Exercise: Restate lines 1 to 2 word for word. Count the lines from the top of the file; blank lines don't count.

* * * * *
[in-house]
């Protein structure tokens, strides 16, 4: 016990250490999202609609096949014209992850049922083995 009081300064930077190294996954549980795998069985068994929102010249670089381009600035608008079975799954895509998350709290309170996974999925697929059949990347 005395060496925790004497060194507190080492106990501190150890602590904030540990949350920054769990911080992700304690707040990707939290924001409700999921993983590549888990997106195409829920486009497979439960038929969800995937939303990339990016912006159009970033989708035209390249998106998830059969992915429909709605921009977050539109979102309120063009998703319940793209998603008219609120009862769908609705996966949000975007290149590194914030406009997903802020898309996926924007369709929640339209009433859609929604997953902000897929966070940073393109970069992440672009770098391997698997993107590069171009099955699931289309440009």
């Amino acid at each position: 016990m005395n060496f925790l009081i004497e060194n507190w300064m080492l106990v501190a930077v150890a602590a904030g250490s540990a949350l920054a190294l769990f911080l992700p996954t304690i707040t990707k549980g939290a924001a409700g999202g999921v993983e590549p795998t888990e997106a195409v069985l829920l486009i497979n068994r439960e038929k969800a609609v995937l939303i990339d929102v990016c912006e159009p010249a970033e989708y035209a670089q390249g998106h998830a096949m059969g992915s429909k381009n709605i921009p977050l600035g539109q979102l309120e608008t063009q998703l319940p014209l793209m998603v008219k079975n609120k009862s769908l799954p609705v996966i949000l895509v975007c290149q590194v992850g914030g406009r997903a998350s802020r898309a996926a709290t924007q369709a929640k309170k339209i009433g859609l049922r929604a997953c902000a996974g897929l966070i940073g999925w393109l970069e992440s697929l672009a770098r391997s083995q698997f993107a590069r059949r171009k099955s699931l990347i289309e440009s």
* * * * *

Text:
[in-house]
């Protein structure tokens, strides 16, 4: 016990250490999202609609096949014209992850049922083995 009081300064930077190294996954549980795998069985068994929102010249670089381009600035608008079975799954895509998350709290309170996974999925697929059949990347 005395060496925790004497060194507190080492106990501190150890602590904030540990949350920054769990911080992700304690707040990707939290924001409700999921993983590549888990997106195409829920486009497979439960038929969800995937939303990339990016912006159009970033989708035209390249998106998830059969992915429909709605921009977050539109979102309120063009998703319940793209998603008219609120009862769908609705996966949000975007290149590194914030406009997903802020898309996926924007369709929640339209009433859609929604997953902000897929966070940073393109970069992440672009770098391997698997993107590069171009099955699931289309440009």